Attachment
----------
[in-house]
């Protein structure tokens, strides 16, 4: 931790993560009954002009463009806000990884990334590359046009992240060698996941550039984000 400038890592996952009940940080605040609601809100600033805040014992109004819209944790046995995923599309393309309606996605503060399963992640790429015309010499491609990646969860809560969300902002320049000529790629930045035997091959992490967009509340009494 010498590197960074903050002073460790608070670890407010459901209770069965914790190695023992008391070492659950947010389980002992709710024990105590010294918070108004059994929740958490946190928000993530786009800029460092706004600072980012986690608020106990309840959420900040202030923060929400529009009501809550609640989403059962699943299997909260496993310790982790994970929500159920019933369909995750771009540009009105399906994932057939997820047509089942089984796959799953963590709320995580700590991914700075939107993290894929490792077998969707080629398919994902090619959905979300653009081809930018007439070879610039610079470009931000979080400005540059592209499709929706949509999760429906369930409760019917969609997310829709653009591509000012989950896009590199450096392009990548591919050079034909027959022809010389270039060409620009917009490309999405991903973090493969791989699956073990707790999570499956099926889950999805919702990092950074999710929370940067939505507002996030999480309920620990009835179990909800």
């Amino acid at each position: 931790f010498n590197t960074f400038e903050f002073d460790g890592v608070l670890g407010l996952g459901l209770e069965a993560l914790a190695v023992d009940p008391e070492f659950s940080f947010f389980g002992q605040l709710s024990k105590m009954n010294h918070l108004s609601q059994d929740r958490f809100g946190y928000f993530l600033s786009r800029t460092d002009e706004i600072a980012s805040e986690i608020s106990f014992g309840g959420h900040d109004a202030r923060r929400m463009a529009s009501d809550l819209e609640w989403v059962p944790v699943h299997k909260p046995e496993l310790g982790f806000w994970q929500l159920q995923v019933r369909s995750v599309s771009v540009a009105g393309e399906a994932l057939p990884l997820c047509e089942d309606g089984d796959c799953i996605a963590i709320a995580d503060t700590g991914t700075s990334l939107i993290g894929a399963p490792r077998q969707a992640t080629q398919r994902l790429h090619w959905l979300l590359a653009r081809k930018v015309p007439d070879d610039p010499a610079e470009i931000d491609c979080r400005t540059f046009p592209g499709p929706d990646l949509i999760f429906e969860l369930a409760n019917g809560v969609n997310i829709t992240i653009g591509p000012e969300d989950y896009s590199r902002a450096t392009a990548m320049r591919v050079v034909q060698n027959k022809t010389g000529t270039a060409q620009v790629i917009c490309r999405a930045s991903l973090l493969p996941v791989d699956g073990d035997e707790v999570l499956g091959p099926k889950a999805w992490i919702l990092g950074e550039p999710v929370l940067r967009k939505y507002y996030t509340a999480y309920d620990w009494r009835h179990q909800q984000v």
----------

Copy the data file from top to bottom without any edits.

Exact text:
[in-house]
């Protein structure tokens, strides 16, 4: 931790993560009954002009463009806000990884990334590359046009992240060698996941550039984000 400038890592996952009940940080605040609601809100600033805040014992109004819209944790046995995923599309393309309606996605503060399963992640790429015309010499491609990646969860809560969300902002320049000529790629930045035997091959992490967009509340009494 010498590197960074903050002073460790608070670890407010459901209770069965914790190695023992008391070492659950947010389980002992709710024990105590010294918070108004059994929740958490946190928000993530786009800029460092706004600072980012986690608020106990309840959420900040202030923060929400529009009501809550609640989403059962699943299997909260496993310790982790994970929500159920019933369909995750771009540009009105399906994932057939997820047509089942089984796959799953963590709320995580700590991914700075939107993290894929490792077998969707080629398919994902090619959905979300653009081809930018007439070879610039610079470009931000979080400005540059592209499709929706949509999760429906369930409760019917969609997310829709653009591509000012989950896009590199450096392009990548591919050079034909027959022809010389270039060409620009917009490309999405991903973090493969791989699956073990707790999570499956099926889950999805919702990092950074999710929370940067939505507002996030999480309920620990009835179990909800």
């Amino acid at each position: 931790f010498n590197t960074f400038e903050f002073d460790g890592v608070l670890g407010l996952g459901l209770e069965a993560l914790a190695v023992d009940p008391e070492f659950s940080f947010f389980g002992q605040l709710s024990k105590m009954n010294h918070l108004s609601q059994d929740r958490f809100g946190y928000f993530l600033s786009r800029t460092d002009e706004i600072a980012s805040e986690i608020s106990f014992g309840g959420h900040d109004a202030r923060r929400m463009a529009s009501d809550l819209e609640w989403v059962p944790v699943h299997k909260p046995e496993l310790g982790f806000w994970q929500l159920q995923v019933r369909s995750v599309s771009v540009a009105g393309e399906a994932l057939p990884l997820c047509e089942d309606g089984d796959c799953i996605a963590i709320a995580d503060t700590g991914t700075s990334l939107i993290g894929a399963p490792r077998q969707a992640t080629q398919r994902l790429h090619w959905l979300l590359a653009r081809k930018v015309p007439d070879d610039p010499a610079e470009i931000d491609c979080r400005t540059f046009p592209g499709p929706d990646l949509i999760f429906e969860l369930a409760n019917g809560v969609n997310i829709t992240i653009g591509p000012e969300d989950y896009s590199r902002a450096t392009a990548m320049r591919v050079v034909q060698n027959k022809t010389g000529t270039a060409q620009v790629i917009c490309r999405a930045s991903l973090l493969p996941v791989d699956g073990d035997e707790v999570l499956g091959p099926k889950a999805w992490i919702l990092g950074e550039p999710v929370l940067r967009k939505y507002y996030t509340a999480y309920d620990w009494r009835h179990q909800q984000v």